• Galston, W. (2011) ‘Moral Pluralism and Liberal Democracy: Isiah Berlin’s Heterodox Liberalism’, in C. H. Zuckert (ed.), Political Philosophy in the Twentieth Century: Authors and Arguments, Cambridge: Cambridge University Press, pp. 154-169.
  • MacCallum, G. C. (1967) ‘Negative and Positive Freedom’, The Philosophical Review, 76 (3), 312-334.
  • Taylor, C. (2006) ‘What’s Wrong with Negative Liberty?’, in R. E. Goodin and P. Pettit (eds.), Contemporary Political Philosophy: An Anthology, Oxford: Blackwell Publishing, pp. 387-397.


Cite This Work

re but a place lacking ethics and morals, where god is forgotten and mankind is led in the wrong direction? This society created by Aldous Huxley in his novel “Brave New World” is not exactly favourable. The reader is disgusted at the morals and lifestyle of this society. Then, as Bernard enters the story, a glimmer of hope is seen. Bernard appears to be the voice of reason. He seems to see the problems of his world. Because he is different, Bernard is the source of considerable speculation and suspicion. Even Bernard’s surname recalls Karl Marx, the nineteenth-century German author best known for writing “Das Kapital”, a monumental critique of capitalist society. But it is soon seen that unlike his famous namesake, Bernard’s discontent stems from his frustrated desire to fit into his own society, rather than from a systematic or philosophical criticism of it.

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When we first meet Bernard we see him as a rebel, a protestor, “an individual.” He wants to stand up for his rights, to battle against the order of things. We later learn that Bernard questions the conformity of life in the World State and the values it teaches, but that his dissatisfaction seems to stem from his not being accepted. Up until his visit to the Reservation and the introduction of John, Bernard Marx is the central figure of the novel. Bernard’s first appearance in the novel is highly ironic. Just as the Director finishes his explanation of how the World State has successfully eliminated lovesickness and everything that goes along with frustrated desire, Huxley gives us our first glimpse into a character’s private thoughts, and that character is lovesick, jealous, and fiercely angry at his sexual rivals and the new world. Thus, while Bernard is not exactly heroic he is still interesting to the reader because he is human. He wants things that he can’t have. When he returns from the Reservation with John and Linda, he becomes celebrity, the girls who formerly ignored him become attentive, important personages in the World State curry his favour, and Bernard is happy and enthusiastic about his life in the World State.

“‘And I had six girls last week,’ he confided to Helmholtz Watson. ‘One on Monday, two on Tuesday, and two more on Friday, and one on Saturday. And if I’d had the time or the inclination, there were at least a dozen more who were only too anxious…”‘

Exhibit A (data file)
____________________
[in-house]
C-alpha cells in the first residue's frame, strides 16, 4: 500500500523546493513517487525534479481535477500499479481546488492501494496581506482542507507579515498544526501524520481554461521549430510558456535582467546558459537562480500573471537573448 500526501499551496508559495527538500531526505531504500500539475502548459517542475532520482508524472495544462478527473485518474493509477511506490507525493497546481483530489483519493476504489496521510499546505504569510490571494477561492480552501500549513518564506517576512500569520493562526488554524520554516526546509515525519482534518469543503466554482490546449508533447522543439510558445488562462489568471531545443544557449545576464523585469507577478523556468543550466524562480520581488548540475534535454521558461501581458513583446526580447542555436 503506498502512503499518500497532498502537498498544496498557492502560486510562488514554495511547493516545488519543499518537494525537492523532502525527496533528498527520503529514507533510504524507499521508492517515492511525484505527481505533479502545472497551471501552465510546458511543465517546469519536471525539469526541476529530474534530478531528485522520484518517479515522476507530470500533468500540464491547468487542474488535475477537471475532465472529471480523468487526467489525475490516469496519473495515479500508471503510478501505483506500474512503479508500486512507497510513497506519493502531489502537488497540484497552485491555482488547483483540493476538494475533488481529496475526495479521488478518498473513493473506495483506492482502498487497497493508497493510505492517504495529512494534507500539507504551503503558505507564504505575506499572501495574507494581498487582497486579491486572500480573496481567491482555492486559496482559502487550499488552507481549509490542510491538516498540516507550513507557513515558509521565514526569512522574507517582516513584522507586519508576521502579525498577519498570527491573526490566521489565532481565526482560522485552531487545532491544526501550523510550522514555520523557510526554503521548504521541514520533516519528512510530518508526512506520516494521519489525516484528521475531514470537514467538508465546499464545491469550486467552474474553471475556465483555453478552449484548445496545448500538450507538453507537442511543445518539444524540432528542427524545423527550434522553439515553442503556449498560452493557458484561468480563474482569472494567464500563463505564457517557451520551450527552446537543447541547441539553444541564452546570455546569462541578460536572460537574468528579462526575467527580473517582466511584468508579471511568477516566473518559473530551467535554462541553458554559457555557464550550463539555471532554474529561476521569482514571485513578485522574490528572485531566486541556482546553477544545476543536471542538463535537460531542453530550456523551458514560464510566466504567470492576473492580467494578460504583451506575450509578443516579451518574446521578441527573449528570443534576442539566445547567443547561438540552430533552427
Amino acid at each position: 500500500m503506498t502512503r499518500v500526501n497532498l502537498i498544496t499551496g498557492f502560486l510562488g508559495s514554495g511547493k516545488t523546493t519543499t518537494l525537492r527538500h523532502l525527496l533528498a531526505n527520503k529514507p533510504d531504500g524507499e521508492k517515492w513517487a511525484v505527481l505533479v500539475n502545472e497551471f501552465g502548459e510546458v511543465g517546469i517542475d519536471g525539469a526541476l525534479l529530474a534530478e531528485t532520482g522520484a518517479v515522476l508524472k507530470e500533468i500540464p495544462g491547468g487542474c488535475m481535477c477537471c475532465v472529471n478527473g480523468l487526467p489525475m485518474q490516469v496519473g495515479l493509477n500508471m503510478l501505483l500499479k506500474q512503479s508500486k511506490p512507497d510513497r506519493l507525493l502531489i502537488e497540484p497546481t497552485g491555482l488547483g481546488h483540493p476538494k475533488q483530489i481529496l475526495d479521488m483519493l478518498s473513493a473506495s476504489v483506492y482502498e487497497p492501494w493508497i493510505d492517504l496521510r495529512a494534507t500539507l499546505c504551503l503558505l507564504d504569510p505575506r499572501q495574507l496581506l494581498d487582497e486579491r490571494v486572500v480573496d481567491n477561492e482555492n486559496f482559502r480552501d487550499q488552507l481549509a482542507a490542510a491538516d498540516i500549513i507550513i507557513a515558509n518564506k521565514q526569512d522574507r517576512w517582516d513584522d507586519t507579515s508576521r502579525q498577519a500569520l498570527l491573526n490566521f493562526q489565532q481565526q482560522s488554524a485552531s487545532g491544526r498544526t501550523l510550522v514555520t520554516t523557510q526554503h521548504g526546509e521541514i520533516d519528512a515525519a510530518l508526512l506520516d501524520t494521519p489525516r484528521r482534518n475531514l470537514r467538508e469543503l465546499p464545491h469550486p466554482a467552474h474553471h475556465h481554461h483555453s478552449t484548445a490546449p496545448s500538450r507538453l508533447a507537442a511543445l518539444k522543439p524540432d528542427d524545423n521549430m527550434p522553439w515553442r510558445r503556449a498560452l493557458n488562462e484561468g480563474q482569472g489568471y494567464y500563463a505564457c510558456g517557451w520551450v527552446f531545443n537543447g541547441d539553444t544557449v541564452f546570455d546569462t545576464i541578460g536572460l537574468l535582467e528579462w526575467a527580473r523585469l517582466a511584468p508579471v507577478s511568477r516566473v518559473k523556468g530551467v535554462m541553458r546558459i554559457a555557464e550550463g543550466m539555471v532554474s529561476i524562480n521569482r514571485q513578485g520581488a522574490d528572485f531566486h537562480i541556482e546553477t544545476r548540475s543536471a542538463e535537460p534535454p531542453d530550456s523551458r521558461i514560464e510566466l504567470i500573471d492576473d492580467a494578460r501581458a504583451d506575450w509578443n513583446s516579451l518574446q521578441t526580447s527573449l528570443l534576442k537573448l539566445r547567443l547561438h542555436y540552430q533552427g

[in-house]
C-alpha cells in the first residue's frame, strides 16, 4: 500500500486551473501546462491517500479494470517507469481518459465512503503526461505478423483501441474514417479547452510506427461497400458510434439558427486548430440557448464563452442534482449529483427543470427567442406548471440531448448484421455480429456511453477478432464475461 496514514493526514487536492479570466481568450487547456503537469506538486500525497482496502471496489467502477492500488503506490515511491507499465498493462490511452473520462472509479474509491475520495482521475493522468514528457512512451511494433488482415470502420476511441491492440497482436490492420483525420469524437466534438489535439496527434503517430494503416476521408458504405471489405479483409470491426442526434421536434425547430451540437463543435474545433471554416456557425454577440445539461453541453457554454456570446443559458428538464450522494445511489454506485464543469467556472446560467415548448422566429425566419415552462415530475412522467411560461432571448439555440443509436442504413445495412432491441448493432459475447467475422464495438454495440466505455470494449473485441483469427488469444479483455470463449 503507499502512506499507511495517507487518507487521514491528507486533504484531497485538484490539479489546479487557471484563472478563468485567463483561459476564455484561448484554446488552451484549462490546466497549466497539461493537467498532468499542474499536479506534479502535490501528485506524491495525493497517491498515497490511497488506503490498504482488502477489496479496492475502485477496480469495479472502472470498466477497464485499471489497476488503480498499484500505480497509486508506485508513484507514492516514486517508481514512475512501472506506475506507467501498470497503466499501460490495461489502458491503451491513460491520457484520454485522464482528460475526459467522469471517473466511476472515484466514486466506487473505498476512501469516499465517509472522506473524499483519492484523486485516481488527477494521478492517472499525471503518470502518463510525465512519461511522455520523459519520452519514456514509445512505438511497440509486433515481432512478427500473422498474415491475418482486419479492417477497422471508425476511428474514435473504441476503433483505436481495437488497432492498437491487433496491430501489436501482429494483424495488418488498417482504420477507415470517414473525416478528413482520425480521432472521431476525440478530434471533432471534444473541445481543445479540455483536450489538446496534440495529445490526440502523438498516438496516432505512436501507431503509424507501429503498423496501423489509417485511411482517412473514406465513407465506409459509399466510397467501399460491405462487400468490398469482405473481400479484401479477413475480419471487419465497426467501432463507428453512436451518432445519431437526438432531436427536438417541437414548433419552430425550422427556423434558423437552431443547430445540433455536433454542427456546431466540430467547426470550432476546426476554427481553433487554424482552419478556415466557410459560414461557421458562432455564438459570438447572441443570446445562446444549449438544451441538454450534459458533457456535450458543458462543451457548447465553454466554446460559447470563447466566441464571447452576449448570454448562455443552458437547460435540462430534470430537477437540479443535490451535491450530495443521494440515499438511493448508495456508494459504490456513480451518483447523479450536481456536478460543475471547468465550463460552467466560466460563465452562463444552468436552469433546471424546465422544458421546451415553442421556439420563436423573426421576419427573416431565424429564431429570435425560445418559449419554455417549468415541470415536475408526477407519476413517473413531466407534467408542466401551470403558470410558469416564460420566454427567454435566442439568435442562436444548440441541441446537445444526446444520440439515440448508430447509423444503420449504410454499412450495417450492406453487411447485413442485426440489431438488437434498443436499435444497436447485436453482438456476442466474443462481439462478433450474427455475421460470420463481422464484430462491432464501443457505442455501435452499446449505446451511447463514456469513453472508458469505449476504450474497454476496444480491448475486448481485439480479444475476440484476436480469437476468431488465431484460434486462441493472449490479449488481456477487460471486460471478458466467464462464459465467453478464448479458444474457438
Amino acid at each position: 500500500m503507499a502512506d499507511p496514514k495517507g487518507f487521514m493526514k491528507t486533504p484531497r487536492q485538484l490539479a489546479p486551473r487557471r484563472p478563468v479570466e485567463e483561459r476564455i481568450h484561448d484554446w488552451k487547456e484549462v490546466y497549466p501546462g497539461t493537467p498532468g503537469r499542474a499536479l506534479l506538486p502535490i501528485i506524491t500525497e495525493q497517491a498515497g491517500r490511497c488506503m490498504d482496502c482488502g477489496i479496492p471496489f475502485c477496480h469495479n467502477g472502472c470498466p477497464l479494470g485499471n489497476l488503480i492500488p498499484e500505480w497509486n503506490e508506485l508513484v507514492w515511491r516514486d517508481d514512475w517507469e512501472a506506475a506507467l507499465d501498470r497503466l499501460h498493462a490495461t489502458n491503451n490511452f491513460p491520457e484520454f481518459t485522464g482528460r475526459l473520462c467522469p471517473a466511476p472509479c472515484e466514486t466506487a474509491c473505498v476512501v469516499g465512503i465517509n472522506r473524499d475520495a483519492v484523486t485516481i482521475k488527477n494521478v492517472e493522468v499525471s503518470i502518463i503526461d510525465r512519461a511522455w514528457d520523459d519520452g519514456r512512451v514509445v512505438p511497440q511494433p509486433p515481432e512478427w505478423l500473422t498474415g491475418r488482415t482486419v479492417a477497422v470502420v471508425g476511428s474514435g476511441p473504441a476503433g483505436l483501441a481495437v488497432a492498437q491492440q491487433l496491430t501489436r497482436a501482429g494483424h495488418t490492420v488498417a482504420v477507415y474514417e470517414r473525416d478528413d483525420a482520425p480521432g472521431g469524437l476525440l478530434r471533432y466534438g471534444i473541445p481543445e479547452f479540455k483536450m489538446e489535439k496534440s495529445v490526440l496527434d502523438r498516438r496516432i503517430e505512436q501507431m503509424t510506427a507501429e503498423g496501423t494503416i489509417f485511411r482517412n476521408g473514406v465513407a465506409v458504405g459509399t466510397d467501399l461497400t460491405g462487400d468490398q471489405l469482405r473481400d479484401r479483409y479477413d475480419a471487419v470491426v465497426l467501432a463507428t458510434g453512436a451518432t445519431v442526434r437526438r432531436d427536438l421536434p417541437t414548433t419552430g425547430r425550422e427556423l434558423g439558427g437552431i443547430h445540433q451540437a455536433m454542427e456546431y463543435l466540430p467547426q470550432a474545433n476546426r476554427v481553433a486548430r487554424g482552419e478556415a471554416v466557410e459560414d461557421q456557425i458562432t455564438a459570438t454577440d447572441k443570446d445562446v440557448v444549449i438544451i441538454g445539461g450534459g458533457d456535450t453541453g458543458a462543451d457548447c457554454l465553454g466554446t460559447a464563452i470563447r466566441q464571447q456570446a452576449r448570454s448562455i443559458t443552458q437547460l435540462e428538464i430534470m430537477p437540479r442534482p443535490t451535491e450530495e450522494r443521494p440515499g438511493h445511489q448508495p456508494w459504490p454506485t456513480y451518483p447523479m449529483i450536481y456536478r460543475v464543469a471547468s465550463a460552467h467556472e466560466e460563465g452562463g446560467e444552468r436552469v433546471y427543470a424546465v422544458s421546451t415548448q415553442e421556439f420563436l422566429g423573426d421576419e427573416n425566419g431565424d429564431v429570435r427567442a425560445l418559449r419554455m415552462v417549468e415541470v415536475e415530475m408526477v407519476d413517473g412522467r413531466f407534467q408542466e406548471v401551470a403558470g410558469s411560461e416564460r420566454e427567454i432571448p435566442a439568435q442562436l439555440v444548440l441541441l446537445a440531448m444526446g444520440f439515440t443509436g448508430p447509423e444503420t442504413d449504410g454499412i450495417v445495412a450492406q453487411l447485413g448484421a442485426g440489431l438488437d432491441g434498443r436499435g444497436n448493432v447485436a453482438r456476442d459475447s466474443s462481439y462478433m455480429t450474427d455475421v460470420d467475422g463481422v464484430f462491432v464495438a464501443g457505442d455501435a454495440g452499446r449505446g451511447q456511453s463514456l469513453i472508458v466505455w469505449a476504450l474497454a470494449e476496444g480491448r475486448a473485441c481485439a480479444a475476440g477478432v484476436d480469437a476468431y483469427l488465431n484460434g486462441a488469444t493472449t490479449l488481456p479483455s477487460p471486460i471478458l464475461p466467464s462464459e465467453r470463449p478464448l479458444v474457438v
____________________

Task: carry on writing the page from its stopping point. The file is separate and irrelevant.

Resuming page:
The quote used by Bernard completely shows his willingness to use pleasure and fame of the new world he had earlier resented. John and Linda for his own gain further helps to portray him as someone who will do anything to gain social standing. Huxley indicates that Bernard’s protest is not intellectual or moral, but personal and social; he willingly accepts life in the World State when he is accepted. When John refuses to become a tool in Bernard’s attempt to remain popular, Bernard’s success collapses instantaneously. By continuing to criticize the World State while revelling in its “pleasant vices,” Bernard reveals himself to be a hypocrite. John and Helmholtz are sympathetic to him because they agree that the World State needs criticizing and because they recognize that Bernard is trapped in a body to which his conditioning has not suited him, but they have no respect for him.

While both Bernard and Helmholtz share dissatisfaction with the state of things, Bernard merely whines about it while Helmholtz actually thinks about it intensely, working toward a solution instead of harping on the problem. The most revealing test of character comes when the chips are down. Bernard in front of the controller turned inferior in contrast to John who opposes every aspect of the new world in front of Mustapha Mond, one of the ten world controllers in the story. Instead of showing his discomfort of the new world he kept silent. Both Bernard and John are living out parallel situations in opposite worlds. Both are isolated from their peers because of physical differences (John because he’s white, Bernard because he’s shorter than the other Alphas) and because of dissatisfaction with the status quo. But the way they react to these situations is very different, and that’s where the foil comes in handy; John’s fortitude highlights Bernard’s lack of courage. Looking at Bernard’s reaction to the threat of Iceland it is clearly shown he wasn’t a real rebel. He’s cocky at first, but as soon as he realizes the threat is real, he freaks out. He doesn’t have the courage of his convictions. He shows attitude of a loser as seen from his quote “‘ He pointed accusingly to Helmholtz and the Savage. ‘Oh, please don’t send me to Iceland….”‘ Eventually he even starts crying and wails like a kid.